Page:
MANCHESTER, N.H. — In a presidential campaign defined by sudden surges and by former vice president Joe Biden’s dominance in the early polls, Senator Elizabeth Warren has done something unique: posted a steady rise through a crowded field.
But she doesn’t want to talk about it.
As Warren took the microphone in a restaurant on her 11th trip to New Hampshire on Friday, she pressed on with the policy talk that has powered her momentum, drawing hearty applause from Democrats here as she explained her marquee plan to tax the richest Americans — and left it to her supporters to celebrate the apparent success of her strategy.
“She’s climbing the polls because she’s qualified, and she’s got good ideas,” said Wendy Thomas, a New Hampshire state representative who told the Globe she plans to support Warren. “She’s a frickin’ powerful woman, get over it.”
After a sluggish start this winter, Warren is making strides in the Democratic primary campaign. She attracted a crowd of more than 6,000 at a recent Oakland rally and has surged to as high as second place in some early state and national polls, distinguishing herself from the large field with a plethora of policy proposals that have led her fans to embrace “I have a plan for that” as her unofficial slogan.
She has a long way to go to catch Biden, but Republicans have nevertheless taken notice, recently describing her as a threat to President Trump months after he declared her candidacy all but dead.
“We are absolutely taking her seriously as a possible general election opponent, preparing for that possibility and working to educate voters on how extreme her positions truly are,” said Mike Reed, a spokesman for the Republican National Committee.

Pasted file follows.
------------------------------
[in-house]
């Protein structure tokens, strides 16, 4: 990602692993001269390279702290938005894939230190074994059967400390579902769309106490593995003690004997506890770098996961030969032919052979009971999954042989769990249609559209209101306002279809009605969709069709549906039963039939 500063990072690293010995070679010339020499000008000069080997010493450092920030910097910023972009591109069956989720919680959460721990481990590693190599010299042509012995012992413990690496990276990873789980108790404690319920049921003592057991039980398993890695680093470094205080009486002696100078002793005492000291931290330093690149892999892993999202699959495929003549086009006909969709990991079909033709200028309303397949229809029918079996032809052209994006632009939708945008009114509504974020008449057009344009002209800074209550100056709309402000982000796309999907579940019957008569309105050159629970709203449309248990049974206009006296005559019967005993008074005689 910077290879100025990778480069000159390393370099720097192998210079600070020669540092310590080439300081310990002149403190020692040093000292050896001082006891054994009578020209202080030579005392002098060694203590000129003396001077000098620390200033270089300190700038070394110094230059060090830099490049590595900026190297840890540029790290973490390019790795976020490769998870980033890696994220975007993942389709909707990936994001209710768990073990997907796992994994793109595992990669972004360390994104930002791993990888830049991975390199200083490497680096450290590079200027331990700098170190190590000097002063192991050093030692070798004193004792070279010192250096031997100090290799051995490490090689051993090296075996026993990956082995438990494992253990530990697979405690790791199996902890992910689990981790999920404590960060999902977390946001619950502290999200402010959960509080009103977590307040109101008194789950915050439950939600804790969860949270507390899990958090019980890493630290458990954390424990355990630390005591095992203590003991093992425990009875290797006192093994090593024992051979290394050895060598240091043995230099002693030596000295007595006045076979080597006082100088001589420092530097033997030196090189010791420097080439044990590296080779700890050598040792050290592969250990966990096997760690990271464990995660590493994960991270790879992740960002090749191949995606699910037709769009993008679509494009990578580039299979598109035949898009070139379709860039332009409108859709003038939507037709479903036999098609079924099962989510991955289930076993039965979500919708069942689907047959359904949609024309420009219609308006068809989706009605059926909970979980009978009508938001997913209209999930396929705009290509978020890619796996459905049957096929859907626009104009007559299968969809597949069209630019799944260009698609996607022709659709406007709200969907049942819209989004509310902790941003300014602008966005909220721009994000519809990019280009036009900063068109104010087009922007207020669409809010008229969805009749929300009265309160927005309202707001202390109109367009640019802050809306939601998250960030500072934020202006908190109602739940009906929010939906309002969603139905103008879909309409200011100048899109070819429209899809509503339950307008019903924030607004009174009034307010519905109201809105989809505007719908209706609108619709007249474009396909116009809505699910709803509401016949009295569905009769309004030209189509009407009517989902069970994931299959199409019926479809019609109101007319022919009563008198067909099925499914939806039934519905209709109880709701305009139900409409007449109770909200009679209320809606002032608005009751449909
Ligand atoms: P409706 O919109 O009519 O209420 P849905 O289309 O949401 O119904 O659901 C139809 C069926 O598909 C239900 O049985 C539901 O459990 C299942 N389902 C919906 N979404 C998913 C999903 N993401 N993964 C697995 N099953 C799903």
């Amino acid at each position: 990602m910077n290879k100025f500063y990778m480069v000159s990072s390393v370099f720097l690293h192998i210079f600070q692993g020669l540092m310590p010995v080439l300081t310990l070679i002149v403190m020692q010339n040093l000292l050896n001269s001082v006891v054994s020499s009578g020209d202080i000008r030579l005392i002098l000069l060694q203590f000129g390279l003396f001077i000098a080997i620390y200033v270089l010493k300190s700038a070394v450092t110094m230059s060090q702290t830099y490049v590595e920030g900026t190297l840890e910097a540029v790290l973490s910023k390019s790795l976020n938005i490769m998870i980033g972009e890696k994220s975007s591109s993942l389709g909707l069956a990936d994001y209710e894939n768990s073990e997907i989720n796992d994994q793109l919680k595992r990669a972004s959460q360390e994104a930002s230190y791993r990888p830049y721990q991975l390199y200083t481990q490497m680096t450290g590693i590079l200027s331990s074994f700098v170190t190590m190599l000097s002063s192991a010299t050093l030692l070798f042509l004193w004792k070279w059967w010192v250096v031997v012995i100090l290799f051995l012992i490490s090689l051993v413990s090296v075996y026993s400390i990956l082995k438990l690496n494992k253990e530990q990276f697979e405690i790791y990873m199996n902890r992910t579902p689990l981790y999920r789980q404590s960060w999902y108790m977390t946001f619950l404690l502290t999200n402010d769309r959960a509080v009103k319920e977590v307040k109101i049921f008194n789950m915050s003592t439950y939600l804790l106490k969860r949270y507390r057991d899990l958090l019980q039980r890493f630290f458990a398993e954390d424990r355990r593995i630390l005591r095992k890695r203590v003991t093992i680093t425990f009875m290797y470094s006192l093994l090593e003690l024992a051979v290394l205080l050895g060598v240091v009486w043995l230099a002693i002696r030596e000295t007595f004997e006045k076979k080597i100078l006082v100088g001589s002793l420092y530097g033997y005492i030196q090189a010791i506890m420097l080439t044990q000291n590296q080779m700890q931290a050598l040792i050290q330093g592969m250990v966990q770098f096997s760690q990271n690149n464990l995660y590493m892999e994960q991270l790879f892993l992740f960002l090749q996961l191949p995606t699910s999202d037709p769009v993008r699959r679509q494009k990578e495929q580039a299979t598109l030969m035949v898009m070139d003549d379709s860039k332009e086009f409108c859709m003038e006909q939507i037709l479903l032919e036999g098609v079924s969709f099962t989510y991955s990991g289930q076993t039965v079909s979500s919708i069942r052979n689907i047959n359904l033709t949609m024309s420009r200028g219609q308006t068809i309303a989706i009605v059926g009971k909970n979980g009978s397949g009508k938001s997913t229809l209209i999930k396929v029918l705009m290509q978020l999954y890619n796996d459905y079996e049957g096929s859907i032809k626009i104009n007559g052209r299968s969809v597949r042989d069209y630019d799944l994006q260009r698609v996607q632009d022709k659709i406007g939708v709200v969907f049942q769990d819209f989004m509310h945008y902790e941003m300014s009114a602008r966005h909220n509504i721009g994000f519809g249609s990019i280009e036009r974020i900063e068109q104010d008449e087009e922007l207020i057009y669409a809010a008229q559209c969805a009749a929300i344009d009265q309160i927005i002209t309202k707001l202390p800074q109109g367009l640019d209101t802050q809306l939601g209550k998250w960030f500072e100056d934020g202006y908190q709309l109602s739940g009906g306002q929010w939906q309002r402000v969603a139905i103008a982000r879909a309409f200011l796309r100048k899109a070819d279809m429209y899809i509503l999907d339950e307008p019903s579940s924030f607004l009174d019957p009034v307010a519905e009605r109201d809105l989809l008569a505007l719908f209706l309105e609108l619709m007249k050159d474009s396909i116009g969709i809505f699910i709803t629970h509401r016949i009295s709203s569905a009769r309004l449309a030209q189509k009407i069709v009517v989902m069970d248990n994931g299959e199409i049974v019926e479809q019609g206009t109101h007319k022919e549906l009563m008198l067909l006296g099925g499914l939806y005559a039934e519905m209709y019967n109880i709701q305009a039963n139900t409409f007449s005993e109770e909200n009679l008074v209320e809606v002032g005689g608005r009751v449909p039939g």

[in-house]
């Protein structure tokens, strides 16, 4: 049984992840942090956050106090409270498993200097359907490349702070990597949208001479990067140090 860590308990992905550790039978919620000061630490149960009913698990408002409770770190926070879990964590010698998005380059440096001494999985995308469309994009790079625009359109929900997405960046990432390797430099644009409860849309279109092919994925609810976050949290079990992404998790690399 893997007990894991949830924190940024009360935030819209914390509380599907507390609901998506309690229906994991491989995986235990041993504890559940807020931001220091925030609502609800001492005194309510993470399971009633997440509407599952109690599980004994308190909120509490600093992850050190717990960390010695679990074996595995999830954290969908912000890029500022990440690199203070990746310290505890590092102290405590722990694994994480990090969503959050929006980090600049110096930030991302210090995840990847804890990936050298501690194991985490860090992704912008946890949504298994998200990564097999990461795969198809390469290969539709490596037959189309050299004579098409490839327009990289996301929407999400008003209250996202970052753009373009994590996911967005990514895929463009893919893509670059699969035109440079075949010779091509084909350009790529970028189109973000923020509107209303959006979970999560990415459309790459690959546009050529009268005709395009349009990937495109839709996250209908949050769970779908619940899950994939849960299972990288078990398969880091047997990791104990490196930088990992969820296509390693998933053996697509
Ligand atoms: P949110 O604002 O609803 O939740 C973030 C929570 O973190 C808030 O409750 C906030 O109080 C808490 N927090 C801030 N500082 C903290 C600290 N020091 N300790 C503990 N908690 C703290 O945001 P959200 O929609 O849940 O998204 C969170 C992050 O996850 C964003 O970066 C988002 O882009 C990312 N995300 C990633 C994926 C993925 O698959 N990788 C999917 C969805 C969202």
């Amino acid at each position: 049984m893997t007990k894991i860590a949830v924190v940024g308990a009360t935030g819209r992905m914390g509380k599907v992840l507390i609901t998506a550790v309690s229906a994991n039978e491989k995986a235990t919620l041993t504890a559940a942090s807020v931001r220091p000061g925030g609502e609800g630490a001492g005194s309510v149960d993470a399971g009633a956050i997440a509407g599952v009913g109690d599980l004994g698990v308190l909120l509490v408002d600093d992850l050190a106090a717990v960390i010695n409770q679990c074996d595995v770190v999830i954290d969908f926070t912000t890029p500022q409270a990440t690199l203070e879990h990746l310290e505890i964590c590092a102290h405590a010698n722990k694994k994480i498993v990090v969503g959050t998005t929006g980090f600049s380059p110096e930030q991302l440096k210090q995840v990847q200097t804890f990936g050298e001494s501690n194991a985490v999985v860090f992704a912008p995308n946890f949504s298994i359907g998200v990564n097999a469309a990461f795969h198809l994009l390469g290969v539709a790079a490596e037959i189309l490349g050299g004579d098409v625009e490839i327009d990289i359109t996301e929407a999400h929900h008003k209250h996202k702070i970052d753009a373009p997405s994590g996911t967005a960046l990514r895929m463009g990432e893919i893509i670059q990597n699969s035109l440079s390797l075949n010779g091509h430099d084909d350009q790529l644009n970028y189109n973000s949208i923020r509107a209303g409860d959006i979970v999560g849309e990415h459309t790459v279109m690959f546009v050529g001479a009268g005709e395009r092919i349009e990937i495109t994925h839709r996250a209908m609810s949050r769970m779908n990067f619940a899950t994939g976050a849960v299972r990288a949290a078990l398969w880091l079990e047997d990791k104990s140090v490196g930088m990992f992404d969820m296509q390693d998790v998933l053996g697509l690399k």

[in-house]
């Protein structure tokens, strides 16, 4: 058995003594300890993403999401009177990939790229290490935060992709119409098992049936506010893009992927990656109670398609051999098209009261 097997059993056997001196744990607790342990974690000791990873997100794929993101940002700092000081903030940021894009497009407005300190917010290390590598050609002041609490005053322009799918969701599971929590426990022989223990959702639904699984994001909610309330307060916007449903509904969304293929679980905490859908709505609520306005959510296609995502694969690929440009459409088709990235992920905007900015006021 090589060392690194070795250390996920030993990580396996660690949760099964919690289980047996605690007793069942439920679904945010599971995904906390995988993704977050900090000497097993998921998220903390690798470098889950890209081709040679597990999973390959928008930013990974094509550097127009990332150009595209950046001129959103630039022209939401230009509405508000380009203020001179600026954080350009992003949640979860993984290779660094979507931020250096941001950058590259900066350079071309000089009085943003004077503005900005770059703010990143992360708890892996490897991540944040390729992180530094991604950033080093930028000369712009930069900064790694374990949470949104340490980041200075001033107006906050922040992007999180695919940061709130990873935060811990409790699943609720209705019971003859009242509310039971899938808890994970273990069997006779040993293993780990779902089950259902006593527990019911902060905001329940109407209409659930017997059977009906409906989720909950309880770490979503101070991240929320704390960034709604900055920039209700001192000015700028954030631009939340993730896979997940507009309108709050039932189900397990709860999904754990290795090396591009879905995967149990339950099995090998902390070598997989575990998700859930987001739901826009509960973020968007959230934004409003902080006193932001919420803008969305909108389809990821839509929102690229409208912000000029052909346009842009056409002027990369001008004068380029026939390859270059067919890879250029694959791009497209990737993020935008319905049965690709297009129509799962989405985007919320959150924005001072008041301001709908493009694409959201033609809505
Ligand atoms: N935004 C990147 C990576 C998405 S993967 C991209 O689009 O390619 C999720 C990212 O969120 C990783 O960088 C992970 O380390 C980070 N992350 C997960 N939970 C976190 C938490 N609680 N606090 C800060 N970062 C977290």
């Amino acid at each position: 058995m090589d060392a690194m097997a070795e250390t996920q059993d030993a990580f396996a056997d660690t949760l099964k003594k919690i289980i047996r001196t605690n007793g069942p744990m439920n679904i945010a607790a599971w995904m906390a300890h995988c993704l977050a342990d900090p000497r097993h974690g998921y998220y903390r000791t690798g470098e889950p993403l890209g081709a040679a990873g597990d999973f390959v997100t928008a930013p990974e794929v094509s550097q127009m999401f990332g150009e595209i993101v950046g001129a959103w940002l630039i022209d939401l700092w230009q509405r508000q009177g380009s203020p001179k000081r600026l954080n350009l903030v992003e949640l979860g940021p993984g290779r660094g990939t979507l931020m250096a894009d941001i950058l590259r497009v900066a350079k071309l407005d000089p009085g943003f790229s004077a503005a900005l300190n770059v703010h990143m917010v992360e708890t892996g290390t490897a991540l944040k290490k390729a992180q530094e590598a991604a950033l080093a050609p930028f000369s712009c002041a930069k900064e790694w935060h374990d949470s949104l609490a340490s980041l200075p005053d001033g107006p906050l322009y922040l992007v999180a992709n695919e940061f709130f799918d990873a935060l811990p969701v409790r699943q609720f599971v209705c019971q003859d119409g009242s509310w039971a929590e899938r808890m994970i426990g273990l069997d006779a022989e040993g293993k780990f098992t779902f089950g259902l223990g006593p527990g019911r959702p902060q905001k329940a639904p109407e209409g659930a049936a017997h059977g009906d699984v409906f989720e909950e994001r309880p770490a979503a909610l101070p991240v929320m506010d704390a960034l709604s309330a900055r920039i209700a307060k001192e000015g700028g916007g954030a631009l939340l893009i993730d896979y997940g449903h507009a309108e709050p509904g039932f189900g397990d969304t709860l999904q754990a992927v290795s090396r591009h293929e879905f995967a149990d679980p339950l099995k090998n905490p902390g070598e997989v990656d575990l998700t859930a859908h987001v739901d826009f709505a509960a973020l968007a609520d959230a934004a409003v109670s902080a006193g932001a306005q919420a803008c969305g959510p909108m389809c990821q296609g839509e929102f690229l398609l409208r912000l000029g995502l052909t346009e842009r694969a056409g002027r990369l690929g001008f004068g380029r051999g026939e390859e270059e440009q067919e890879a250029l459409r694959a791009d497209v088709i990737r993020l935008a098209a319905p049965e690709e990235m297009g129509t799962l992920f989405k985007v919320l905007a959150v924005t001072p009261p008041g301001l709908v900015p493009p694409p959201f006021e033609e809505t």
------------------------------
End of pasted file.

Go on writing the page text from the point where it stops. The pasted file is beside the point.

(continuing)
Trump campaign pollster John McLaughlin raised the alarm internally about Warren’s momentum in May and June in early voting states, Politico first reported, urging the campaign to pay attention to her potential appeal to suburban female voters as well as Midwesterners attracted to her populist style.
In an interview, Warren dismissed the news that the Trump campaign was watching her closely.
“Donald Trump will say whatever. Full stop,” she said. “This is a time to talk about our affirmative vision for what we can do for this country. And that’s what I do in 100-plus town halls taking thousands of questions. It’s not enough to be not Trump.”
When Warren launched her presidential campaign, her prospects seemed dimmer. Her decision to settle lingering questions over her claims of Native American heritage with a DNA test made her a target of ridicule for Trump — who still calls her “Pocahontas” — and left Democrats squirming, and she was still apologizing for the misstep days before her official campaign launch in early February.
But that slow start may have had un upside: It encouraged Republicans to ignore her.
“It’s allowed people to get to a place where they treat her as a gigantic nothingburger and I’m not sure that’s correct,” said Liz Mair, a Republican consultant.
It is unclear if Warren is out of the doldrums for good. Some of her competitors have seen swift jumps in the polls only to cool off. And her momentum will likely make her a target of new attacks on both the left and the right.
But Warren’s advisers say her campaign was always premised on the long game. Her policy rollouts generate frequent headlines. She keeps a grueling campaign schedule, with far-flung travel and a habit of lingering at campaign events for as long as it takes for every voter to take a picture with her if they want one. Democratic activists say they are impressed with what they see as her resilience.